by Robert Gelfand
American Reporter Correspondent
San Pedro, Calif
April 18, 2005
PEAK OIL AND THE FUTURE OF OUR CIVILIZATION
LOS ANGELES -- The term "peak oil" is barely mentioned in the mainstream media, yet it may be the most ominous term to face our civilization since plague or H-Bomb. At the least, it means a complete reorganization of every industrial economy and the need for vastly decreased expectations about economic growth. A slightly worse scenario involves, to a large extent, the end of civilization as we know it, followed by the evolution of some new, downsized way of life.
The concept, first introduced in the 1950s, was discussed at length by Garrett Hardin in his 1993 book "Living Within Limits: Ecology, Economics and Population Taboos." The book was well-reviewed and was read by a relatively small contingent of population worry-warts, but failed to create the massive paradigm change that it might have.
Others have written persuasively about the problem in recent years but to little public or media notice. Recently, Kevin Drum has been using his www.washingtonmonthly.com blog to popularize the notion. (Running a search on the term "oil peak" on that web site will yield links to several discussions of the topic.)
The concept is fairly straightforward. It was developed by a geologist working for Shell, Dr. Marion King Hubbert, and presented to a meeting of the American Petroleum Institute in 1956. (This is the standard biographical sketch of Dr. Hubbert, but it seriously understates his talent and accomplishments. He earned his undergraduate and Ph.D. degrees from the University of Chicago, was elected to the National Academy of Sciences, and served on the faculties of Stanford and Berkeley at various times. He is usually referred to as Dr. M. King Hubbert.)
The basic idea is that for oil, as for any natural resource, production will follow a bell-shaped curve over the course of time. The peak should occur when half the total world reserve has been used up. After that point, world oil production will fall, so that the downward shape will look like a mirror image of the upward slope.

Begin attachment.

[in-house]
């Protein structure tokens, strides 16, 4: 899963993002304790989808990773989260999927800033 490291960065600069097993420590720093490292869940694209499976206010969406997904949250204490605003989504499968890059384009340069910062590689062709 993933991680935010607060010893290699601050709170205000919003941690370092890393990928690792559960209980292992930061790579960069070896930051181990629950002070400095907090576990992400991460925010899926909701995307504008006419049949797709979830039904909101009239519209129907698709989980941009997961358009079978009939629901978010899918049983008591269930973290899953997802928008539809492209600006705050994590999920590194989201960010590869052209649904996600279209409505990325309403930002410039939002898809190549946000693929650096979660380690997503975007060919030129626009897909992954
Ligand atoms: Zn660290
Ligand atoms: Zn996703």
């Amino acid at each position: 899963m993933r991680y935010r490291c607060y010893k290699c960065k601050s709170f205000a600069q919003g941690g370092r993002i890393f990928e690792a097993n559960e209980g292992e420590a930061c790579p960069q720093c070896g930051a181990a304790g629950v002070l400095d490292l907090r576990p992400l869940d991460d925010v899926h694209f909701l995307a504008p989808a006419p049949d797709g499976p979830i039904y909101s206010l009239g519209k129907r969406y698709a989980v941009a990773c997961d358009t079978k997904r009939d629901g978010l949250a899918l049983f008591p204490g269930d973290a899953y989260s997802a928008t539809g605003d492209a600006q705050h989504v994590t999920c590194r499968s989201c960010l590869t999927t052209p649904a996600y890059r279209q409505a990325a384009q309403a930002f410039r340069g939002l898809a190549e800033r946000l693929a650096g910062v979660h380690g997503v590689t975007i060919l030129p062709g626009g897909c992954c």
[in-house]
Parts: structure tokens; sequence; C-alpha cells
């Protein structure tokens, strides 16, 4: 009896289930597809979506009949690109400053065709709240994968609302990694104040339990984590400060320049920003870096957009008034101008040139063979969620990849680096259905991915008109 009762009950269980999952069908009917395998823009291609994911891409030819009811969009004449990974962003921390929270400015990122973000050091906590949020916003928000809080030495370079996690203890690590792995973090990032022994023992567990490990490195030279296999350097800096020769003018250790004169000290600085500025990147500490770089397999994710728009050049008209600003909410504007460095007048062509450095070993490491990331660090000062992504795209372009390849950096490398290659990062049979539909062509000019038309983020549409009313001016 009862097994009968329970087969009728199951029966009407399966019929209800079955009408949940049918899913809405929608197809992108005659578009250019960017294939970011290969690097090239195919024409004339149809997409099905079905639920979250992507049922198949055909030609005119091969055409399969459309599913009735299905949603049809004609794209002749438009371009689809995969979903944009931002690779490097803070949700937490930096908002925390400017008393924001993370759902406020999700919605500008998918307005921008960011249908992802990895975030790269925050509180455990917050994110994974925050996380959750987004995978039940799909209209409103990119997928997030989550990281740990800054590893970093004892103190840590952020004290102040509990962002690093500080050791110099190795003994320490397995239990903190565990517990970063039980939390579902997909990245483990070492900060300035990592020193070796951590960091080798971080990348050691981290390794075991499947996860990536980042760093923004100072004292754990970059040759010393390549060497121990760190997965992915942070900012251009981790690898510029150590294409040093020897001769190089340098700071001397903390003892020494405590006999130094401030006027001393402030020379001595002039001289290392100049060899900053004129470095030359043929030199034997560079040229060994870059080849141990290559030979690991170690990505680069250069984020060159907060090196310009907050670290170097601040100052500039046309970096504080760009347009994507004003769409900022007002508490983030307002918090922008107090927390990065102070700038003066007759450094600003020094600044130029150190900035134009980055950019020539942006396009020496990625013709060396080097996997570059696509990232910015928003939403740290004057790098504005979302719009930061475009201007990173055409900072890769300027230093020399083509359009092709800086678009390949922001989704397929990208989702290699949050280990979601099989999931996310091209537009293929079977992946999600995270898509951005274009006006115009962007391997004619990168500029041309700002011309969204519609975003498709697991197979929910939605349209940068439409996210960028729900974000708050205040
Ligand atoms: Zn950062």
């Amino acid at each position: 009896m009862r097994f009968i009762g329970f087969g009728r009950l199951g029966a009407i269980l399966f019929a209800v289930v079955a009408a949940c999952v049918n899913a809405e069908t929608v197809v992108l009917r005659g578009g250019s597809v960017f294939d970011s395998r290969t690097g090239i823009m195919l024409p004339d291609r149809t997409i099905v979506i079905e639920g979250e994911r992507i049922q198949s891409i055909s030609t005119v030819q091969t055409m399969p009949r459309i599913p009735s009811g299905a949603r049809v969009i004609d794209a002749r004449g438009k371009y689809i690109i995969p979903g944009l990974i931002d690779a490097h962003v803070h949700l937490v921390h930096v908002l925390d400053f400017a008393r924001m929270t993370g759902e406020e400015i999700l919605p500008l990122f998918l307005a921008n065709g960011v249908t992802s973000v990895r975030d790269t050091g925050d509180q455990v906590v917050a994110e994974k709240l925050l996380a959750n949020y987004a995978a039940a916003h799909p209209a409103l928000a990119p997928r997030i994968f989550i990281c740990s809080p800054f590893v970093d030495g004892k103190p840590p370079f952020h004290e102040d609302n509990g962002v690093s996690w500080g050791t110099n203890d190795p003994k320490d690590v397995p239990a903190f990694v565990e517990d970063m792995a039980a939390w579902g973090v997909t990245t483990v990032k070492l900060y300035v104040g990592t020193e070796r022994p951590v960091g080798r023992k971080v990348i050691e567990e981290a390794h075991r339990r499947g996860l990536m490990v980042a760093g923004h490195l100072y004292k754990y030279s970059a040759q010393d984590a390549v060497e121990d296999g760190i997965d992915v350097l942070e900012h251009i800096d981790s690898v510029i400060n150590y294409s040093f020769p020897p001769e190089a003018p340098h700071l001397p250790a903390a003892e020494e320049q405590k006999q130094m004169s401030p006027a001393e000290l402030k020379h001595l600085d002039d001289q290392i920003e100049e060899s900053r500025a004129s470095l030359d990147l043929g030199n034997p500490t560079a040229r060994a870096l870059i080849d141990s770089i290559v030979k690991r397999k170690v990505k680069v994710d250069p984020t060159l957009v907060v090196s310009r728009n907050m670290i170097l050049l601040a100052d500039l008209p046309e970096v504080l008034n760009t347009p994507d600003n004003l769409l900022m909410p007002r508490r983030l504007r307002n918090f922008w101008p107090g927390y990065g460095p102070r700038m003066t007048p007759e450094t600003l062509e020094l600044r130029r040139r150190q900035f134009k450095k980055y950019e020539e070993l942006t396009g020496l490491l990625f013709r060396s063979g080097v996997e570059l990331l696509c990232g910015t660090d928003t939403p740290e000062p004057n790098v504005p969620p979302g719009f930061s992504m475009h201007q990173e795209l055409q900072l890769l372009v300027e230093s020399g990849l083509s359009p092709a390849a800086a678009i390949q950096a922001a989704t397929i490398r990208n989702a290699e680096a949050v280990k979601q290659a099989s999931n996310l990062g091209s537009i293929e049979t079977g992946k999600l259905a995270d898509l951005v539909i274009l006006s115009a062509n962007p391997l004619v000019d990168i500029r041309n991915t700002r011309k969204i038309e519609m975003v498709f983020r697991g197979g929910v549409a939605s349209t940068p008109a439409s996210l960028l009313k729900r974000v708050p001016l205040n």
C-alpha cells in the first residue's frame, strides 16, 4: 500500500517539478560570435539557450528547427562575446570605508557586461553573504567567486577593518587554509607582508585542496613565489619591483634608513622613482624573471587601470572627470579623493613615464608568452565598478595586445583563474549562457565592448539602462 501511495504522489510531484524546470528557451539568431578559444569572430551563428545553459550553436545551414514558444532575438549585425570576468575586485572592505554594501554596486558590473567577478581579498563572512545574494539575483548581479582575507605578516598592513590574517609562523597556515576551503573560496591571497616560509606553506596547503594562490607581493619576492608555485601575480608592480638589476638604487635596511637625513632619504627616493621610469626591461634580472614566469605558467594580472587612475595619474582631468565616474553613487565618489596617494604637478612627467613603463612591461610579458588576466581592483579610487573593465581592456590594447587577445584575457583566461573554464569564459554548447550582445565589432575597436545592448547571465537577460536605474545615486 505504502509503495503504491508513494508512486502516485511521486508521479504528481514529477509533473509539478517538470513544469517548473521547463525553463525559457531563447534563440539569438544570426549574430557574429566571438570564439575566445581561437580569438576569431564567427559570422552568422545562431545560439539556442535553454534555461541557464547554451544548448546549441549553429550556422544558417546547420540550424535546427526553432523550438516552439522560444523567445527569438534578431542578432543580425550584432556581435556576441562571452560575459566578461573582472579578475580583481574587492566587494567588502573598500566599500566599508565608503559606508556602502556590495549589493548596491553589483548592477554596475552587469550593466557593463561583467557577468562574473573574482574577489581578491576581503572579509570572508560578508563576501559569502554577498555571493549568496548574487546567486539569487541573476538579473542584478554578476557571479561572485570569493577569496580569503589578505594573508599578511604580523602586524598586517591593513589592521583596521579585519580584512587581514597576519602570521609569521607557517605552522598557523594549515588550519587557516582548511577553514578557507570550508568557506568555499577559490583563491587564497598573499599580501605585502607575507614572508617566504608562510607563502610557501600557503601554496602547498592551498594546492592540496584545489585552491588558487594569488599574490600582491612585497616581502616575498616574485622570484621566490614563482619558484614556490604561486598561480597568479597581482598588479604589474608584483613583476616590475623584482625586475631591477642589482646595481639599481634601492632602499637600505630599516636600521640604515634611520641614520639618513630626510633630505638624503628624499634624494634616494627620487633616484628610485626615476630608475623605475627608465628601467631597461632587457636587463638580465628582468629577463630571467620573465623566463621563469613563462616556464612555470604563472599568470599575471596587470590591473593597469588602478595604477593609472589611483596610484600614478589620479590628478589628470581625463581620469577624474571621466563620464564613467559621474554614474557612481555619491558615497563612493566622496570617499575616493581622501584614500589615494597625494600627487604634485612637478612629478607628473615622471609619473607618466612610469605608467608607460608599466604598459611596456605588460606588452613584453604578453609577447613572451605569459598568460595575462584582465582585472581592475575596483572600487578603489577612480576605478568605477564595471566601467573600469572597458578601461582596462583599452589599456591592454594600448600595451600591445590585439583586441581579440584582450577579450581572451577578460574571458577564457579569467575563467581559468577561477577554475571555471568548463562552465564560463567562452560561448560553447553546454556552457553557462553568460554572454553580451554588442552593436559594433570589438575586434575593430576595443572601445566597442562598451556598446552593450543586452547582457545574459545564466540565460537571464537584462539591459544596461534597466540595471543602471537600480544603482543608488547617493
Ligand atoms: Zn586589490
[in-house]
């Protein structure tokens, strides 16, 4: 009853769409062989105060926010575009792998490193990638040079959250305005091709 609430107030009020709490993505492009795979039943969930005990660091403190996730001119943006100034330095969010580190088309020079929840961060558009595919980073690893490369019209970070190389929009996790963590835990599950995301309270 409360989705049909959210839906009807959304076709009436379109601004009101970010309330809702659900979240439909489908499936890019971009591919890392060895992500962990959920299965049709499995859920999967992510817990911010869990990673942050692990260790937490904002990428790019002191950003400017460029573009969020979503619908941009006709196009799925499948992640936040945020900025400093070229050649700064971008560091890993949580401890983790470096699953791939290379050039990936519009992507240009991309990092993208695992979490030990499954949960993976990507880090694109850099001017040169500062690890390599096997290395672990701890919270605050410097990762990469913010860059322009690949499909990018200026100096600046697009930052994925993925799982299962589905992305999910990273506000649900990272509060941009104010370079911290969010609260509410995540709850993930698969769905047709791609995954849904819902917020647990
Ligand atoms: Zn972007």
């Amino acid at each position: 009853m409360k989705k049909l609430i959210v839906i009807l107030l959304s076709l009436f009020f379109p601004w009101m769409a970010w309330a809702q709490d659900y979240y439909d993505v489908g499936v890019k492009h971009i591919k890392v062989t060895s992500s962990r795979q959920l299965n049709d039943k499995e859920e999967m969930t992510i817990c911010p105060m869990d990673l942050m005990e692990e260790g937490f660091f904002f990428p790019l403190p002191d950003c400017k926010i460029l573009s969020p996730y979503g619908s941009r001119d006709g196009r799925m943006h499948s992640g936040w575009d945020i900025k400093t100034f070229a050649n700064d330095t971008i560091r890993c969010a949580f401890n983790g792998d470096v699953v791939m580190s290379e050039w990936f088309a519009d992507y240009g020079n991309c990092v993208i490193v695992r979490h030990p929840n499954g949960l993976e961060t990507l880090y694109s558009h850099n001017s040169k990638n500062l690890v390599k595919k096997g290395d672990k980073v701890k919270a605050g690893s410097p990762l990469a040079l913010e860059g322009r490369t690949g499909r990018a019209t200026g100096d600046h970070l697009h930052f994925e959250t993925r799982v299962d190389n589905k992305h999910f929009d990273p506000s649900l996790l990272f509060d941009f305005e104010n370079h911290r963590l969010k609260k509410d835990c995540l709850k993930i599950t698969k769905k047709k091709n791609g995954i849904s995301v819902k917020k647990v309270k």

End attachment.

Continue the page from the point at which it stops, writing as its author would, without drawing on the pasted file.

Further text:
According to this model, the pattern holds for any country's production as well as for world production as a whole.
When we look at the available data, we find that Hubbert's thesis appears to have been correct. He predicted that America's domestic oil production would peak around 1970 and then decline. He was criticized at the time, but the prediction was accurate. American domestic production peaked in the early 1970s as predicted, and has since dropped by half.
The underlying concept is simple. As a country begins to search for petroleum deposits, it finds the largest fields first. It's like throwing darts at a wall filled with different sized targets -- you are more likely to hit the biggest ones, so they are found first. As you run out of big targets, you toss more and more darts towards the smaller and smaller ones that are left. Meanwhile, you are pumping the oil out of the bigger targets, even as your search for new sources gets harder and harder. The early exploration phase is very productive, so the curve rises higher and higher. Eventually the larger oil fields are drained, as meanwhile the search continues for the remaining smaller and smaller pools. This is the downward slope.